SleethIn his new book 24/6, Matthew Sleeth connects Sabbath-keeping to social justice. Here’s a taste of a recent essay based on the book:

The Bible is about peo­ple try­ing to have a rela­tion­ship with God while exist­ing in a fallen world. Yet in our twenty-first cen­tury cul­ture, we’re not con­tent just to live in a fallen world: we’re putting rocket boost­ers on our backs to accel­er­ate our descent. And because our rela­tion­ship with God is inter­twined with how we care for cre­ation and for our global neigh­bors, when we don’t spend enough time with God, all our rela­tion­ships are adversely affected. . . .

The Sab­bath was not meant to be saved by human­ity; rather, human­ity was meant to be saved by the Sab­bath. I know from first-hand expe­ri­ence. After prac­tic­ing the Sab­bath for almost a decade, I have seen how it has saved me from the dis­ease of worka­holism. It has saved count­less num­bers of my patients from the phys­i­cal, emo­tional, and spir­i­tual con­se­quences of unremit­ting stress. If prac­ticed reg­u­larly, the Sab­bath can save you, too. . . .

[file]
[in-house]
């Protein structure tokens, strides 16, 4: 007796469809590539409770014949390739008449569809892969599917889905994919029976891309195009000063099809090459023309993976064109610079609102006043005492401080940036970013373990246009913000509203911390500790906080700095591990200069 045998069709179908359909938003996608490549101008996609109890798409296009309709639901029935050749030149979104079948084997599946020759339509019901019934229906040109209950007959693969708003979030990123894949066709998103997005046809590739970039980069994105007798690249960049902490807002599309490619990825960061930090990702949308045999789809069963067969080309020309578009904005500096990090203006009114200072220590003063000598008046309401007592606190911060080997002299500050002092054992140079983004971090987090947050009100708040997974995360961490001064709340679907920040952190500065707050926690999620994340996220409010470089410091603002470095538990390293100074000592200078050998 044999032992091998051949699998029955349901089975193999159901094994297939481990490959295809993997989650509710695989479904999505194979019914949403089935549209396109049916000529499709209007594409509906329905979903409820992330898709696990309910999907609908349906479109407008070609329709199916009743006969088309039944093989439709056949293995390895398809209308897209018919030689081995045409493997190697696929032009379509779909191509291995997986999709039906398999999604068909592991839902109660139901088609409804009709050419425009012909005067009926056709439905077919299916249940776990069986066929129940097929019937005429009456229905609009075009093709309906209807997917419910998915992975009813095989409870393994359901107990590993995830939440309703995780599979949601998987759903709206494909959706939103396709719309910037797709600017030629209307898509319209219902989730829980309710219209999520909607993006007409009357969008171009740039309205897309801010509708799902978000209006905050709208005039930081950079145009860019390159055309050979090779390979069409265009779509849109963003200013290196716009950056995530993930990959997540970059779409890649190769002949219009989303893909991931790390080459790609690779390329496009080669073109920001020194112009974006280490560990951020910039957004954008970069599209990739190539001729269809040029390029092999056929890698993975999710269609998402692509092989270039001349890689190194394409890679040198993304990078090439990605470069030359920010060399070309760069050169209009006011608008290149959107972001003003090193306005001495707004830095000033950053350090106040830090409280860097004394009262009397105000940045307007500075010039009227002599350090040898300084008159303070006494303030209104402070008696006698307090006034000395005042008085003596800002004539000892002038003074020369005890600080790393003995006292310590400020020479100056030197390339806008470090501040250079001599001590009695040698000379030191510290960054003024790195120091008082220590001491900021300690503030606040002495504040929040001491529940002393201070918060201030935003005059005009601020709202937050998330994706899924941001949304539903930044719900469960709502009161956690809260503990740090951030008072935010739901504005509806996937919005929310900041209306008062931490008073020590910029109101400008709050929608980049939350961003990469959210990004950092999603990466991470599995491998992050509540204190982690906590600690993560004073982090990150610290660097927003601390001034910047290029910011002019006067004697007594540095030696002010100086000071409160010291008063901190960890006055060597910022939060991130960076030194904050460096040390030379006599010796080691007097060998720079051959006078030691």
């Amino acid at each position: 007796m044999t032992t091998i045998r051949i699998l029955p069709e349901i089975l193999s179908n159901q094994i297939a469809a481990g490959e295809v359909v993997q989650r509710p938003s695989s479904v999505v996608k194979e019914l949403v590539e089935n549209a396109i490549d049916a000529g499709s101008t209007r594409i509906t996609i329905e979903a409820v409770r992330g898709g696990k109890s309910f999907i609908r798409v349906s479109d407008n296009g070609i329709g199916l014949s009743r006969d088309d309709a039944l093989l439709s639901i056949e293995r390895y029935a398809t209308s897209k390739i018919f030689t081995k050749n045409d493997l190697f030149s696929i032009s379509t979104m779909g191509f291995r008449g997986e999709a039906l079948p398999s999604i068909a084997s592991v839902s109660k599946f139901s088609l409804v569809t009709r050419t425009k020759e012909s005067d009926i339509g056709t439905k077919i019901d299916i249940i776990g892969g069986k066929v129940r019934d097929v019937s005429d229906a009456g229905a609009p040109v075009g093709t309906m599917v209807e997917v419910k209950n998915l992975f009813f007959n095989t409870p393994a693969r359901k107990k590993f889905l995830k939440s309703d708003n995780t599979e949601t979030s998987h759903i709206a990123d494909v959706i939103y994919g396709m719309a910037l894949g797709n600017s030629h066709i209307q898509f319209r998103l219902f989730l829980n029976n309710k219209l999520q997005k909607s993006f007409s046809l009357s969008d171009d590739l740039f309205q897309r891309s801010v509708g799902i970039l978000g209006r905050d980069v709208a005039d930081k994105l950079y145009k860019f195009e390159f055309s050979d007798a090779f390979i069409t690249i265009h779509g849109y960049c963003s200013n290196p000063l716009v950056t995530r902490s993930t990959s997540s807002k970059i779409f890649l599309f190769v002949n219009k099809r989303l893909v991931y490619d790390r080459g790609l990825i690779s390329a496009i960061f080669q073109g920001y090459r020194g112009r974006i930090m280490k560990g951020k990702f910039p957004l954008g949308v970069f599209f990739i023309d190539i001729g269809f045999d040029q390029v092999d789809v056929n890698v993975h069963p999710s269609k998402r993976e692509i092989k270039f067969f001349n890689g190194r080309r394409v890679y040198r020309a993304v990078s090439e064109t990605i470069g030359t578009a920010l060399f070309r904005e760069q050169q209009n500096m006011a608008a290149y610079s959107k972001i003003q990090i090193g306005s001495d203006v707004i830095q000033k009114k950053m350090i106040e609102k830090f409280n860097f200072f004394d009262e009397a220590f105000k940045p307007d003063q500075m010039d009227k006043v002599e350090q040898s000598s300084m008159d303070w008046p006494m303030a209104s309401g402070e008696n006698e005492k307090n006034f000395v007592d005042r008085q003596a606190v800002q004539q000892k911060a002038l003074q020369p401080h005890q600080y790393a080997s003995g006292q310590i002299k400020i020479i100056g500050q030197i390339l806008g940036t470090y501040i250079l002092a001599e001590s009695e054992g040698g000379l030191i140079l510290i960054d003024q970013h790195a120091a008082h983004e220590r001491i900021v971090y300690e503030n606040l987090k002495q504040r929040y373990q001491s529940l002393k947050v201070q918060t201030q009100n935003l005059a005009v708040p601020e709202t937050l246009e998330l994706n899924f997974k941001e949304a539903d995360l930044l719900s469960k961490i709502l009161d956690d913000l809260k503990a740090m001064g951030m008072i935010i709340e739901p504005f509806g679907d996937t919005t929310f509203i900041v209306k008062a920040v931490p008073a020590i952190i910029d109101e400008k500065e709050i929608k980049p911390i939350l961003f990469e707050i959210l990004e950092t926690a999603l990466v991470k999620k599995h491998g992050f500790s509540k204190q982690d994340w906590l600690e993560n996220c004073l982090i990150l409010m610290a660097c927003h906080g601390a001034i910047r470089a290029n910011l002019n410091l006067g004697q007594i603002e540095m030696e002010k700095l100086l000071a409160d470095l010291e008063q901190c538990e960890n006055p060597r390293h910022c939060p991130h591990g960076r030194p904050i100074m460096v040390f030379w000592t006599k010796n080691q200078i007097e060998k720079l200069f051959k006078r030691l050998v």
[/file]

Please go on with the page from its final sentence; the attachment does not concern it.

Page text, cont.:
Indeed, the future of our planet may very well depend upon Sab­bath rest. The 24/6 life allows us to see the earth not as an object for con­sump­tion but as a sub­ject for rela­tion­ship. It reminds us that God made the earth to meet every generation’s needs, not just one generation’s desires.

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